In The Dynamics of Meaning, Gennaro Chierchia tackles central issues in dynamic semantics and extends the general framework.
Chapter 1 introduces the notion of dynamic semantics and discusses in detail the phenomena that have been used to motivate it, such as "donkey" sentences and adverbs of quantification. The second chapter explores in greater depth the interpretation of indefinites and issues related to presuppositions of uniqueness and the "E-type strategy." In Chapter 3, Chierchia extends the dynamic approach to the domain of syntactic theory, considering a range of empirical problems that includes backwards anaphora, reconstruction effects, and weak crossover. The final chapter develops the formal system of dynamic semantics to deal with central issues of definites and presupposition. Chierchia shows that an approach based on a principled enrichment of the mechanisms dealing with meaning is to be preferred on empirical grounds over approaches that depend on an enrichment of the syntactic apparatus.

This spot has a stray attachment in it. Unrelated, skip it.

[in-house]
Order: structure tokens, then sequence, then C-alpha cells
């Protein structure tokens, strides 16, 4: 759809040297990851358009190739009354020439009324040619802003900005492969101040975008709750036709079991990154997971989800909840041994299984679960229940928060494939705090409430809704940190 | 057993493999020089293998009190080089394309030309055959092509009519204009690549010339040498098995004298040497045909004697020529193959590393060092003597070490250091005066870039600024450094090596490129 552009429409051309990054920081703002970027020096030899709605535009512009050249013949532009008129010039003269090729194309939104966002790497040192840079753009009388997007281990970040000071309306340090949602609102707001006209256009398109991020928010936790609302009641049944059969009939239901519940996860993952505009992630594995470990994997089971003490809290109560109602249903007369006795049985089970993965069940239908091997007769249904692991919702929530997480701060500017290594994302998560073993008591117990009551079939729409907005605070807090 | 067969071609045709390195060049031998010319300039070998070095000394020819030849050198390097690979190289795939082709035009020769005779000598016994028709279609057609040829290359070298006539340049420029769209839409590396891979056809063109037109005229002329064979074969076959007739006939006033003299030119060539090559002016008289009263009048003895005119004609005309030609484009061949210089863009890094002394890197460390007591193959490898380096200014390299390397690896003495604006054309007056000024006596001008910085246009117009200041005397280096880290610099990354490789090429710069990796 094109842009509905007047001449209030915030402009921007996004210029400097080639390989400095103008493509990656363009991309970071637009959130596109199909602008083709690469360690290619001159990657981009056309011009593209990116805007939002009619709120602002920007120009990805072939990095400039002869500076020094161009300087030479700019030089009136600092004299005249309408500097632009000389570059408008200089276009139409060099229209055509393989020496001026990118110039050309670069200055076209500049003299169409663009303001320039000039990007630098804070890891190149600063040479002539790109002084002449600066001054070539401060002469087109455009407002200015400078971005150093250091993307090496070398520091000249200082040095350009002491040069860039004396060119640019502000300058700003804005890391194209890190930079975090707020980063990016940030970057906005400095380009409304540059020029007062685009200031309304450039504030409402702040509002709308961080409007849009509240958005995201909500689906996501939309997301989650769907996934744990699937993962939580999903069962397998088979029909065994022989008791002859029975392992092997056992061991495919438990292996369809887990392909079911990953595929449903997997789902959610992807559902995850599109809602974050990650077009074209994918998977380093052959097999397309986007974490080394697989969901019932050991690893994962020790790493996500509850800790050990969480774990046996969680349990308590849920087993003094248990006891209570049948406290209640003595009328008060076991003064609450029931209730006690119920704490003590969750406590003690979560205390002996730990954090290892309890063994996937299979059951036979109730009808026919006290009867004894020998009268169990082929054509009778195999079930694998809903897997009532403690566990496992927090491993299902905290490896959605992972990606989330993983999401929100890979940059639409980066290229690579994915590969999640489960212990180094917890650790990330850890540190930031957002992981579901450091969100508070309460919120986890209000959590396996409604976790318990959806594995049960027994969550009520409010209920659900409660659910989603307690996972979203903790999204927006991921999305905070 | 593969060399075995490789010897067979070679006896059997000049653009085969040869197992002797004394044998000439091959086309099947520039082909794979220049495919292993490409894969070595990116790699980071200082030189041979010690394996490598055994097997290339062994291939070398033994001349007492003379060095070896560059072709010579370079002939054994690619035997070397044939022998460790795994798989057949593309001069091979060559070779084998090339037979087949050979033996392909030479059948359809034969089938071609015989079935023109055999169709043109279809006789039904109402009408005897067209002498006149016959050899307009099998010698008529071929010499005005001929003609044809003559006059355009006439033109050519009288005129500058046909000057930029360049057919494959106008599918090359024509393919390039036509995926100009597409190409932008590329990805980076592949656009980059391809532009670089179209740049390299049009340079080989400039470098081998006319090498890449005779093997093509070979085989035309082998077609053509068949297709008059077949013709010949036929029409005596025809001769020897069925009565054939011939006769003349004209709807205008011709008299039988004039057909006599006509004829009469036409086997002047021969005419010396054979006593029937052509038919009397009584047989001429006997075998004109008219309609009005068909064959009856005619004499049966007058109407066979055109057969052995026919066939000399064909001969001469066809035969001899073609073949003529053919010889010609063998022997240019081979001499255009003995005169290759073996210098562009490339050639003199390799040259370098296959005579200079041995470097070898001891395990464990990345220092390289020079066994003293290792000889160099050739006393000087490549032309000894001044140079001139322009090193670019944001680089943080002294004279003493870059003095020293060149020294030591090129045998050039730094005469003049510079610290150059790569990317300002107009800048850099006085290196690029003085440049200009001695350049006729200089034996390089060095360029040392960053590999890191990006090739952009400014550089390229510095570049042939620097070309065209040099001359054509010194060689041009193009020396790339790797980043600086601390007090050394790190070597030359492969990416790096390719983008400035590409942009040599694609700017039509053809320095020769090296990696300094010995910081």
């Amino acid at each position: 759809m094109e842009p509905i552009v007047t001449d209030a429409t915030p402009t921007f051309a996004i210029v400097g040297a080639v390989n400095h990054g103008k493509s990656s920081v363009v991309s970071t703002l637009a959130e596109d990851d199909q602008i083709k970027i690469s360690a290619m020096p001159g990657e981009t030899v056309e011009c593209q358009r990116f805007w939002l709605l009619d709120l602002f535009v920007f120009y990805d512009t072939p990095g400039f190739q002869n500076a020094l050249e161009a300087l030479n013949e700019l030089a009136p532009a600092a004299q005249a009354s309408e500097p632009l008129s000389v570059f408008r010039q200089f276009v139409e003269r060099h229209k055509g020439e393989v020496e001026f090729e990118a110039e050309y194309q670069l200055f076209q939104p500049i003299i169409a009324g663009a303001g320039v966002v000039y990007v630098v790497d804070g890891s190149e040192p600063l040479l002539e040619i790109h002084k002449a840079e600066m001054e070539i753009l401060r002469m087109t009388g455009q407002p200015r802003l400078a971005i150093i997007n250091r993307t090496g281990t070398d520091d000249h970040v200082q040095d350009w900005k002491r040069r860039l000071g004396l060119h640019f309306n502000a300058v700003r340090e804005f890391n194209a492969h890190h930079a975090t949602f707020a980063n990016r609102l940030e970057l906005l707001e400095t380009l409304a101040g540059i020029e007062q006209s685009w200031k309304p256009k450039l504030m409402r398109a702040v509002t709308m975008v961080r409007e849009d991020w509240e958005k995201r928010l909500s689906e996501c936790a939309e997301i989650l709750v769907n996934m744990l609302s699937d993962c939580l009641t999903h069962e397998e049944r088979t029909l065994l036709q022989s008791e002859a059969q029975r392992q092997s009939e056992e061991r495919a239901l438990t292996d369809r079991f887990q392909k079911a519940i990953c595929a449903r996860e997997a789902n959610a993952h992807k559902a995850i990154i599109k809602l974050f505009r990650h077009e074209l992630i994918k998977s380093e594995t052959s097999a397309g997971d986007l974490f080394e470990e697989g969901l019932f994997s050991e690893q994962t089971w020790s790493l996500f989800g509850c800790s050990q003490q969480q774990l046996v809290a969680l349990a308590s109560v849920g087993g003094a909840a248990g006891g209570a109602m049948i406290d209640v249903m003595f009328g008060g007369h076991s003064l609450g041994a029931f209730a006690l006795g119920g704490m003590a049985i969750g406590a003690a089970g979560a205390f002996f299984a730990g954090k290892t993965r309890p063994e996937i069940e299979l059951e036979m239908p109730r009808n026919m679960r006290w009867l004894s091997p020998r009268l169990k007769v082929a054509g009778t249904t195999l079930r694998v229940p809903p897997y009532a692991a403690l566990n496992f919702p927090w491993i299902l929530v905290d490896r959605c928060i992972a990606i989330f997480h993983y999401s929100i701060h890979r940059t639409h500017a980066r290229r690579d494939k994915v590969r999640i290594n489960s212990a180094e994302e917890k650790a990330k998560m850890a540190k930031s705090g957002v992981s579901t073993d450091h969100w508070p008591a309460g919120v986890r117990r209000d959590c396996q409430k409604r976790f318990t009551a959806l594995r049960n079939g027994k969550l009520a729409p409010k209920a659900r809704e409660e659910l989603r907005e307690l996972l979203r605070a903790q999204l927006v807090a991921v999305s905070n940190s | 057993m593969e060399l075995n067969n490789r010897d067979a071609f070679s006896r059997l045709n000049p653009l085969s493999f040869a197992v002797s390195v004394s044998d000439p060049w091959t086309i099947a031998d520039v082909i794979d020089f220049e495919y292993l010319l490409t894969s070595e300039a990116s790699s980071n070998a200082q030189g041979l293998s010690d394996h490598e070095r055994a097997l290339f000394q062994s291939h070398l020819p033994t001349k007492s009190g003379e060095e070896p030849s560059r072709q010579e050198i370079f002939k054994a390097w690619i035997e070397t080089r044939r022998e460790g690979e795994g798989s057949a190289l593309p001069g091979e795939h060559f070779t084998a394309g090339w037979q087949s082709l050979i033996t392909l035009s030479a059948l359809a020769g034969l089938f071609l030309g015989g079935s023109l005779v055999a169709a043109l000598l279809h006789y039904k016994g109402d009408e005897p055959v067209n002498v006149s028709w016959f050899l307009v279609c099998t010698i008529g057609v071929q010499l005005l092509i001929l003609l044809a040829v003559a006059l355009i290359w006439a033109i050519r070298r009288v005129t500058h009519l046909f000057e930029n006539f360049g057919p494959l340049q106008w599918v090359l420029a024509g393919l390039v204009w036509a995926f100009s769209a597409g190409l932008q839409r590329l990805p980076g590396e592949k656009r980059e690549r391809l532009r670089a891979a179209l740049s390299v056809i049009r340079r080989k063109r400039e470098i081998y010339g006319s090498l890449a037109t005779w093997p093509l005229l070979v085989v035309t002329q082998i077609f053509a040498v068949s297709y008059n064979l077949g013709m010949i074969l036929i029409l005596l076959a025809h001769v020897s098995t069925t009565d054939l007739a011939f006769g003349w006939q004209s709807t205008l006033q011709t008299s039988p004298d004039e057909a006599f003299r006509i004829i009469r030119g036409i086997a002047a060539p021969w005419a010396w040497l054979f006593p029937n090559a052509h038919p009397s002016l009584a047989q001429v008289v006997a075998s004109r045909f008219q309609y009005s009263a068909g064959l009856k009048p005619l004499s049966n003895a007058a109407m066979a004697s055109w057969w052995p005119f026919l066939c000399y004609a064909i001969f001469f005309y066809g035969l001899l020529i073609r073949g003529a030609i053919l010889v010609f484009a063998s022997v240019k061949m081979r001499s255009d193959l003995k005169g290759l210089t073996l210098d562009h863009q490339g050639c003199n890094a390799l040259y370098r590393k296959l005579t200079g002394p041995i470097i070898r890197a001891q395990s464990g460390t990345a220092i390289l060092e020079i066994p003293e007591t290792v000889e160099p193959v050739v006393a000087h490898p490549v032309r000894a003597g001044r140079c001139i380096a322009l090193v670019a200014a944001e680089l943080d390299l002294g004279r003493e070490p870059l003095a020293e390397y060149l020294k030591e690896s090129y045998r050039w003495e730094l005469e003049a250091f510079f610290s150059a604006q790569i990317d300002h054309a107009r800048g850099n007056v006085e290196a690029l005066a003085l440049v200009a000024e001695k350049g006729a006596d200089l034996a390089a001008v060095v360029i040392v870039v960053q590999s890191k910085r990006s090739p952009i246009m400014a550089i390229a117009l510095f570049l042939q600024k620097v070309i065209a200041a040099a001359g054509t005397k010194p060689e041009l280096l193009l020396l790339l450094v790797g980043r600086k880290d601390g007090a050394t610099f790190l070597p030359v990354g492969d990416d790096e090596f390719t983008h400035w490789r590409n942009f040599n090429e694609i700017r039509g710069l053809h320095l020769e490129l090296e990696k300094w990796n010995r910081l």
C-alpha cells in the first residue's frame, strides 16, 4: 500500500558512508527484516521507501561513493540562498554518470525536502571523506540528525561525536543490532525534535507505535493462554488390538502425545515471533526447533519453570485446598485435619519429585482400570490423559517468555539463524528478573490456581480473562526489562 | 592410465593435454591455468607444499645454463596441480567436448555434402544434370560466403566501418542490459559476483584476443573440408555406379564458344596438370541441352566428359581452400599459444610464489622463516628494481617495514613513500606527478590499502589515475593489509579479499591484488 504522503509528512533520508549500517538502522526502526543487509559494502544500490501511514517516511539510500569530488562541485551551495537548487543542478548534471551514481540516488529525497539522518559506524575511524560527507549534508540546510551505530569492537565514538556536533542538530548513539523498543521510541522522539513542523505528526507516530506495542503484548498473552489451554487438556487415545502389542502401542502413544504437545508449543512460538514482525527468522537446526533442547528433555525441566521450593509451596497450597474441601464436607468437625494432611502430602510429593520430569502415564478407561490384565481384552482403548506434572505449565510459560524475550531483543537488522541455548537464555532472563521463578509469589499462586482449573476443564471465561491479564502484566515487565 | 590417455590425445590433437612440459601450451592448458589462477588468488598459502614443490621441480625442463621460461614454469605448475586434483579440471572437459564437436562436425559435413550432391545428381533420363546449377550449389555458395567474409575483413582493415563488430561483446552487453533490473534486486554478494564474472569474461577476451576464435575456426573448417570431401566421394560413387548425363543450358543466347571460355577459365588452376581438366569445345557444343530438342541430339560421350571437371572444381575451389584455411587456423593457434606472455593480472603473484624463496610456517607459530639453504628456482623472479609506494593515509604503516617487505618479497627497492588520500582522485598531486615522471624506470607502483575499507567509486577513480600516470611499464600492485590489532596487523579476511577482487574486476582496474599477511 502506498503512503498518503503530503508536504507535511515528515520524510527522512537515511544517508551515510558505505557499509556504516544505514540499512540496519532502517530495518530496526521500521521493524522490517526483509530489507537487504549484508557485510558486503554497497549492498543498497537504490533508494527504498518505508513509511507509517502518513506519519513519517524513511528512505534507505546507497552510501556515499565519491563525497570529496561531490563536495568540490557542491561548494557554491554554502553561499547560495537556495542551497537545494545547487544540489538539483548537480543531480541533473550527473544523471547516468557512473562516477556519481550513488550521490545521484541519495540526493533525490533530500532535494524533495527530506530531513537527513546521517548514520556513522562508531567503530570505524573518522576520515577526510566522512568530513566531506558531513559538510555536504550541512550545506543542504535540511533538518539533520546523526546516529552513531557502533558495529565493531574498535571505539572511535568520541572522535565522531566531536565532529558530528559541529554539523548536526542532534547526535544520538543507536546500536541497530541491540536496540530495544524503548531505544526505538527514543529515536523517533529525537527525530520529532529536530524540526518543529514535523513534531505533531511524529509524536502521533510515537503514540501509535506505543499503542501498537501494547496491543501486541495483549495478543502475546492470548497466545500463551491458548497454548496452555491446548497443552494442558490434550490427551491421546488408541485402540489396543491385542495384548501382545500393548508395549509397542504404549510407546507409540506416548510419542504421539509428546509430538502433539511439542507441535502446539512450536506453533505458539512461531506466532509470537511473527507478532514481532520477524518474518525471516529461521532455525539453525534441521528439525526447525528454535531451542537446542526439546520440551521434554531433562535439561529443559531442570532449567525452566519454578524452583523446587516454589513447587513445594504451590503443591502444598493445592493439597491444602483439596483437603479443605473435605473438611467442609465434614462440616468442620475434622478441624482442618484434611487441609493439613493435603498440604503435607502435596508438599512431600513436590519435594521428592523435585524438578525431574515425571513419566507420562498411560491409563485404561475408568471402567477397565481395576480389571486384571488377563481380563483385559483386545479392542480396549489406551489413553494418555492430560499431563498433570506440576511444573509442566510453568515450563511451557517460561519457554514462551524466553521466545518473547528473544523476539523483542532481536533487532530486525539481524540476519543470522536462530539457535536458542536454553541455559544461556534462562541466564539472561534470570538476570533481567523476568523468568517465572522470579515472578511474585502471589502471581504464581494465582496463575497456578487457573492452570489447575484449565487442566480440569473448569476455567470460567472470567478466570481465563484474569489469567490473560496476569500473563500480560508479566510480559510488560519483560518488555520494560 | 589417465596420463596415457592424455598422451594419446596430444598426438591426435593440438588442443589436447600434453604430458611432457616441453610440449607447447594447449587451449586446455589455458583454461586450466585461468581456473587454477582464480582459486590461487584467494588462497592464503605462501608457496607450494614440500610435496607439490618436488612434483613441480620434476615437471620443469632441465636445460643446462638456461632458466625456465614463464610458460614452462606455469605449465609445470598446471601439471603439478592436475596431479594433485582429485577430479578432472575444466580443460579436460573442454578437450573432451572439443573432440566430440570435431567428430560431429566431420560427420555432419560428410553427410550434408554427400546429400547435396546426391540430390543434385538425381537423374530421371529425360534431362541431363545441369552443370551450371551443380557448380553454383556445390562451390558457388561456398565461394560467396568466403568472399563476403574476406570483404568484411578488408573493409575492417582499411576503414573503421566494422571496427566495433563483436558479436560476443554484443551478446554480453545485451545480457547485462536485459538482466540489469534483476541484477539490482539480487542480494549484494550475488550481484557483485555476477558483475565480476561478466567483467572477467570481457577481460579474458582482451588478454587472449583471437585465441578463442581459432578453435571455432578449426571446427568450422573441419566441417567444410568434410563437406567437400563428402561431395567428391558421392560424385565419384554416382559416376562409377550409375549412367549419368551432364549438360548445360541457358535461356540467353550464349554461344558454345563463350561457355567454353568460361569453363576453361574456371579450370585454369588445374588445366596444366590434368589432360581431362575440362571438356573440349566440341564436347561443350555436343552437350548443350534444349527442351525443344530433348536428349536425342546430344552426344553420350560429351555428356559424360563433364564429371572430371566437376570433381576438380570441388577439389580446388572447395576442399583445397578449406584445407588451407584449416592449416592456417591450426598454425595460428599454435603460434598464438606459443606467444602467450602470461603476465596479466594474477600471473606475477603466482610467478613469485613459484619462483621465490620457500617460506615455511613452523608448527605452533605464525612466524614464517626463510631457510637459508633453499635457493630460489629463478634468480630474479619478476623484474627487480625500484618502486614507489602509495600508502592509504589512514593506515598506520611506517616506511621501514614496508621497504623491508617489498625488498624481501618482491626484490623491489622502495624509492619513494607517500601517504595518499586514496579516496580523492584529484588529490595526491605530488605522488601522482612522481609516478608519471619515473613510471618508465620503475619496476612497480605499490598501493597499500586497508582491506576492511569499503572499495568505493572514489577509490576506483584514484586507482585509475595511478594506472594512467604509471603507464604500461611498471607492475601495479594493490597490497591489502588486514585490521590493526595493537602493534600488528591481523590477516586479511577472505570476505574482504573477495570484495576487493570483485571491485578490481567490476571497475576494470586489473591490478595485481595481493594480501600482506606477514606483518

Dynamics of Meaning illustrates how seemingly abstract stances on the nature of meaning can have significant and far-reaching linguistic consequences, leading to the detection of new facts and influencing our understanding of the syntax/semantics/pragmatics interface.